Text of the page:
Baltimore Council President Nick Mosby Violated Ethics Act By Accepting Money From City Contractors Via Legal Defense Fund, Board Rules – Baltimore Sun
Baltimore City Council Speaker Nick Mosby violated the city’s ethics ordinance by indirectly soliciting a legal defense fund that received donations from at least two city contractors, the city said Thursday. city ethics board in a decision ordering Mosby to stop accepting money from the fund.
The fund, created for his legal defense and that of his wife, prosecutor Marilyn Mosby, received a $100 donation from the executive director of a nonprofit that received a multi-thousand-dollar grant in March.
A donation of $5,000, the largest individual contribution to the fund, was received in August from the “resident agent” of a contractor who is a city-certified minority or woman-owned business. The company was a contractor under a deal the city’s spending board was considering in 2020, according to the ethics board.
The decision does not name the donors or further identify their ties to the city, but the two are considered “controlled donors” under the city’s ethics law, which prohibits elected officials from receiving contributions. of these donors, solicited or not.
The council also found that Nick Mosby violated a provision of the law prohibiting him from soliciting donations, directly or indirectly, from vetted donors.
An order issued by the ethics board on Thursday calls on the chairman of the board to immediately stop receiving donations from the fund and to ask the fund to cease all fundraising on his behalf. Nick Mosby should also request that a list be provided to the ethics committee of all donors and donations to the fund.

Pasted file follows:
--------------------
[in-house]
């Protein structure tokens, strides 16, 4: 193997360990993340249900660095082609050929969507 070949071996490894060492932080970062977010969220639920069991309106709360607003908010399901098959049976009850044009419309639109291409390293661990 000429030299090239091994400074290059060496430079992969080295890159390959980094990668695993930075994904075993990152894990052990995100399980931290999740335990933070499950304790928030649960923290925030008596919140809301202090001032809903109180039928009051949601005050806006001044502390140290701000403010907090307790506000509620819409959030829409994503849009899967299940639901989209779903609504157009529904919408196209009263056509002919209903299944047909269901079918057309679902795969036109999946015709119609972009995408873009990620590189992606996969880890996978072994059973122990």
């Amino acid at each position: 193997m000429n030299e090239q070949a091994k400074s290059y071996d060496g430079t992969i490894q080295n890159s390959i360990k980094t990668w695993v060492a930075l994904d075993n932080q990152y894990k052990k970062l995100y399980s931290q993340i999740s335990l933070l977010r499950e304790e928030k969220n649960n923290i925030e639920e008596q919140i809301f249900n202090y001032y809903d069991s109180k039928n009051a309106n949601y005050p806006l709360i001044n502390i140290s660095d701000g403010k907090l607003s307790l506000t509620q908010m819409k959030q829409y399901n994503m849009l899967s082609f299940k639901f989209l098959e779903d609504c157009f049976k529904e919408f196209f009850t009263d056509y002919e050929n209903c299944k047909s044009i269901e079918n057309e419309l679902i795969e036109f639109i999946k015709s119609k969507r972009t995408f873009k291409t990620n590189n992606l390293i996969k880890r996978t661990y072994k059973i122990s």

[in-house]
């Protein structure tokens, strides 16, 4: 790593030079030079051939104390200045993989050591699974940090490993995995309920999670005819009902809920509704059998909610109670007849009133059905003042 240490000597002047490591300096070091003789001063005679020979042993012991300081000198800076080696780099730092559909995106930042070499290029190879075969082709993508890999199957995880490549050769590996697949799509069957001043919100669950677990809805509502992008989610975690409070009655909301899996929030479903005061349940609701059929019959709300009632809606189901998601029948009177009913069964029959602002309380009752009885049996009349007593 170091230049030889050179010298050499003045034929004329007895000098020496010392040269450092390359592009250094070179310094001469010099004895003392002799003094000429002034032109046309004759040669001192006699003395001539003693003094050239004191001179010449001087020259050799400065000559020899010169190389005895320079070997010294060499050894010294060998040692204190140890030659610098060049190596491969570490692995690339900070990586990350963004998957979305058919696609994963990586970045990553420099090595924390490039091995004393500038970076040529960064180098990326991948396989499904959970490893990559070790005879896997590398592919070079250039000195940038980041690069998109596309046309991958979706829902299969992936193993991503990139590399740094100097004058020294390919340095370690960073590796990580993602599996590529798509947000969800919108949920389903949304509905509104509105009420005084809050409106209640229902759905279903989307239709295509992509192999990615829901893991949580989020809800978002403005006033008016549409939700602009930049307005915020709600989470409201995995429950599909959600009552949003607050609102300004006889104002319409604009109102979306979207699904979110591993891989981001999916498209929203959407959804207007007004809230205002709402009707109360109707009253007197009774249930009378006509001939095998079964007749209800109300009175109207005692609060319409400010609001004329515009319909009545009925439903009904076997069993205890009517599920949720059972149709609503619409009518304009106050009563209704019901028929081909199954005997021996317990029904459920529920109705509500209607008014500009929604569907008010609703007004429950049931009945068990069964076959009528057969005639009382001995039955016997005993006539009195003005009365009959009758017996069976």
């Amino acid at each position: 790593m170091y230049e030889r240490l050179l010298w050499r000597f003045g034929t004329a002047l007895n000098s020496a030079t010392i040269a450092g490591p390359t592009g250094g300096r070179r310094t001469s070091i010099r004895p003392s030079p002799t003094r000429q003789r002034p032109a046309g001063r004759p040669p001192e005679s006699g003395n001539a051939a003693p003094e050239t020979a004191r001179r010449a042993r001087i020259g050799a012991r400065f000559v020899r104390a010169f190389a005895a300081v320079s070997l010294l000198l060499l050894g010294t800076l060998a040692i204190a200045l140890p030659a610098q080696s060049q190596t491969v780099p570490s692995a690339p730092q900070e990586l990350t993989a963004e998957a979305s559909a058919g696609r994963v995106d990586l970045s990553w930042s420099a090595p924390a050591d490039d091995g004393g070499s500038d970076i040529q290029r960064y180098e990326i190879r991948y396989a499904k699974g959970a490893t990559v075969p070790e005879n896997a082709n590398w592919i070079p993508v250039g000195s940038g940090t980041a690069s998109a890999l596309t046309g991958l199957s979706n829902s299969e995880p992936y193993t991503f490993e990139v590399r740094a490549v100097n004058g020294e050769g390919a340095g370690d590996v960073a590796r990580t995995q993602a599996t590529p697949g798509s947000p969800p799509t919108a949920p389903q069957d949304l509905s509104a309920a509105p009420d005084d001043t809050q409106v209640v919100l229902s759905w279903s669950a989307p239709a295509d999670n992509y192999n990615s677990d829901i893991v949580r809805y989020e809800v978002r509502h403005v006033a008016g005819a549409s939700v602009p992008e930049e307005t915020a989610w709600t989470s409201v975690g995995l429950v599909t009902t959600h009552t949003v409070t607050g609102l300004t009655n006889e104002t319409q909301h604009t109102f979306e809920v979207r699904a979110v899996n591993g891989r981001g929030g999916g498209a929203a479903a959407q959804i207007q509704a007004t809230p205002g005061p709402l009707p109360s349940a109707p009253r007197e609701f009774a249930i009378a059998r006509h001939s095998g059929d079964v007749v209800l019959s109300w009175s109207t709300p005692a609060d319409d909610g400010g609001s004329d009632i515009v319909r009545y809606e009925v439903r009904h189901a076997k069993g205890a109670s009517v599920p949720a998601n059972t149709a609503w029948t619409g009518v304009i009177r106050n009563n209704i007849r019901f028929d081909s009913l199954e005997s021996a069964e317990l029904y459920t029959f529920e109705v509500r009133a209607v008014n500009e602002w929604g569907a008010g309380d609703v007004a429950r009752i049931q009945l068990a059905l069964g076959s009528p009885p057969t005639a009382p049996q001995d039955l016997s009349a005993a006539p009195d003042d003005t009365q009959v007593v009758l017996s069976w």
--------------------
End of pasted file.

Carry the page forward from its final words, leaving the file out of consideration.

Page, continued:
So far, there has been no public accounting of donations to the fund, which opened for donations in mid-2021 to help the power couple defend against a federal criminal tax investigation.
Prominent supporters and community leaders have encouraged contributions, posted on Facebook and attended press conferences, but Marilyn Mosby reported no donations to the fund when she last filed an ethics disclosure statement in April. Nick Mosby’s next ethics statement isn’t expected until January.
According to a decision by the board on Thursday, the fund has received $14,352 in donations as of March 15 from 135 individual donors. The board subpoenaed Donorbox, the trust’s fundraising platform, and Stripe Inc., the payment processor. Donorbox did not comply with the subpoena, according to the board’s report.
In a letter sent to city council members and Mayor Brandon Scott on Thursday, the ethics committee issued a notice of finding so the two can take “appropriate action as required by the Ethics Act.” The quoted part of the Ethics Act does not specify what measures can be taken.
According to the council’s 17-page ruling, the investigation into Mosby’s legal defense fund began with two complaints filed in August. The ruling does not specify who filed the complaints. That same month, the council warned Nick Mosby of “significant restrictions” the Ethics Act places on his ability to solicit and accept donations. The council also requested the identity of the trustees controlling the legal defense fund and information about the process used to screen donations, in accordance with its decision.